SMI Oral History Project
In 2016, the Society for Mucosal Immunology began the SMI Oral History Project. The goal of the project is to preserve a piece of the knowledge of leaders in the field of mucosal immunology for young investigators emerging in the field today. In these interviews, historic SMI leaders have shared stories on how their accomplishments helped shape the field, along with their advice for the future generations of SMI members. The Board of Councilors thanks these historic SMI leaders for their outstanding achievements in the organization and for their contribution to this project.
Dr. Per Brandtzaeg was the first European president of the international Society for Mucosal Immunology. He's been trained as a microbiologist and immunologist at the medical center at the University of Alabama at Birmingham and he earned his PHD in immunology from the University of Oslo. Professor Brandtzaeg’s research examined mainly the biology and pathology of the mucosal immune system including the study of mucosal diseases associated with chronic inflammation, allergy, and immunodeficiency. His main study has been concerning the role of IgA in the mucosal immune system.
(Interviewed by Dr. Gianluca Matteoli - February 19, 2016)
Dr. Charles Elson received his M.D. from Washington University in St. Louis, trained in Internal Medicine at New York Hospital/Cornell, then did his Gastroenterology fellowship at the University of Chicago. After doing full-time research in immunology at N.I.H., he joined the Faculty of the Division of Gastroenterology at the Medical College of Virginia. He moved to the University of Alabama at Birmingham to become Director of the Division of Gastroenterology and Hepatology, and subsequently served as Vice-Chair for Research in the Department of Medicine. He holds the Basil I. Hirschowitz Chair in Gastroenterology and is an active consultant in immune-mediated intestinal disorders.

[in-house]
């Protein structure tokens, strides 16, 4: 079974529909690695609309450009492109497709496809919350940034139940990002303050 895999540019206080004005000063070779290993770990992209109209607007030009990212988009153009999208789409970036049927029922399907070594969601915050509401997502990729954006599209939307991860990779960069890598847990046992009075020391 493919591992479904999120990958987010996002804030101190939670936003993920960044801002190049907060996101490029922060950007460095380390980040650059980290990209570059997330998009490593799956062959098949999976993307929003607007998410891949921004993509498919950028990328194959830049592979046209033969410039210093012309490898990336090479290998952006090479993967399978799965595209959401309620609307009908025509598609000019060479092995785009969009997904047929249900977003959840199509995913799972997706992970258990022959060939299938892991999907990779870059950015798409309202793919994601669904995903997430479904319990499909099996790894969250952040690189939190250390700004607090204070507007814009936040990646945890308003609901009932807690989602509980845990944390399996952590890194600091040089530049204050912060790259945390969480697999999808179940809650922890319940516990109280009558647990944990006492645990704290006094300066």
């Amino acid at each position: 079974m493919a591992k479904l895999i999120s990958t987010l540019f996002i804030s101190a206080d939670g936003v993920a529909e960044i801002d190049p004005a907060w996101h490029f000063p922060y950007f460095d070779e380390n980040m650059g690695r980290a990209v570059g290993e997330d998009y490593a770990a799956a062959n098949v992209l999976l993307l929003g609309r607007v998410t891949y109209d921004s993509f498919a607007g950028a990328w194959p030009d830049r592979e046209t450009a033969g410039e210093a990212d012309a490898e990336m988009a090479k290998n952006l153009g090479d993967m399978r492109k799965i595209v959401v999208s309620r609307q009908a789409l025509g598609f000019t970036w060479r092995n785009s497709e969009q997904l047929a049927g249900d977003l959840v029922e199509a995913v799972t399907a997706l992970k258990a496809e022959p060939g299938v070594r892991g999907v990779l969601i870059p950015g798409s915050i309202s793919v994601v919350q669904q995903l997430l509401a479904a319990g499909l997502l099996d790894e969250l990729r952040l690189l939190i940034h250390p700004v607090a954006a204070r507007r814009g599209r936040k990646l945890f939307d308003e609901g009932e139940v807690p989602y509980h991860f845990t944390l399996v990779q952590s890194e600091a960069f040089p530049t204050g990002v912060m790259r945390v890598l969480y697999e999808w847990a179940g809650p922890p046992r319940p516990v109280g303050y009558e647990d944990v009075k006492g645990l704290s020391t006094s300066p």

(Interviewed by Dr. Diane Bimczok - June 2, 2016)
Dr. Jiri Mestecky is Professor of Microbiology and Medicine at the University of Alabama at Birmingham and Professor of Immunology and Microbiology at the School of Medicine, Charles University in Prague, Czech Republic. He holds three honorary doctorate degrees from Denmark, Sweden and the Czech Republic. He was the 1st President of SMI and organizer/co-organizer of the 1st, 2nd, 3rd, 4th, and 7th International Congresses of SMI.
(Interviewed by Dr. Diane Bimczok - April 28,2016)
Dr. John Bienenstock is internationally known as a physician and mucosal immunologist. He trained at King’s College, London and Westminster Hospital, London, U.K. He holds the title of Distinguished University Professor at McMaster University, an Honorary MD (Goteborg, Sweden), is a Fellow of the Royal Society of Canada and a Member of the Order of Canada and is an inductee into The Canadian Medical Hall of Fame. He is the Founding Director of the McMaster Brain-Body Institute at St. Joseph’s Healthcare Hamilton, a former Chair of Pathology and subsequently Dean and Vice-President of the Faculty of Health Sciences, McMaster University.
(Interviewed by Dr. Irving Coy Allen - February 12, 2016)
Dr. Hiroshi Kiyono obtained his dental degree (D.D.S.) from Nihon University, and Ph. D. from the University of Alabama at Birmingham (UAB). His background as a dentist combined with extensive research experience in the field of Mucosal Immunology at UAB, Max-Planck Institute, Osaka University and now, the University of Tokyo make him exceptionally well qualified to be one of the readers for the current and future direction of mucosal immunology and mucosal vaccine.
(Interviewed by Dr. Gianluca Matteoli - April 17, 2016)
Dr. Warren Strober is Chief of the Mucosal Immunity Section in the Laboratory of Host Defenses at NIH. His main areas of interest in Mucosal Immunology center around the pathogenesis of inflammatory bowel diseases and GI disease associated with immunodeficiency. His research in inflammatory bowel disease has led to the recognition that Crohn’s disease and ulcerative colitis are driven by very distinct pathogenic mechanisms with the former involving Th1/Th17 responses and the latter Th2 (IL-13) responses. This led to the first evidence that anti-IL-12p40 is a possible therapeutic agent in Crohn’s disease and clinical studies now establishing the efficacy of this agent.
(Interviewed by Dr. Marcello Chieppa - February 17, 2016)
(Interviewed by Dr. Irving Coy Allen - February 11, 2016)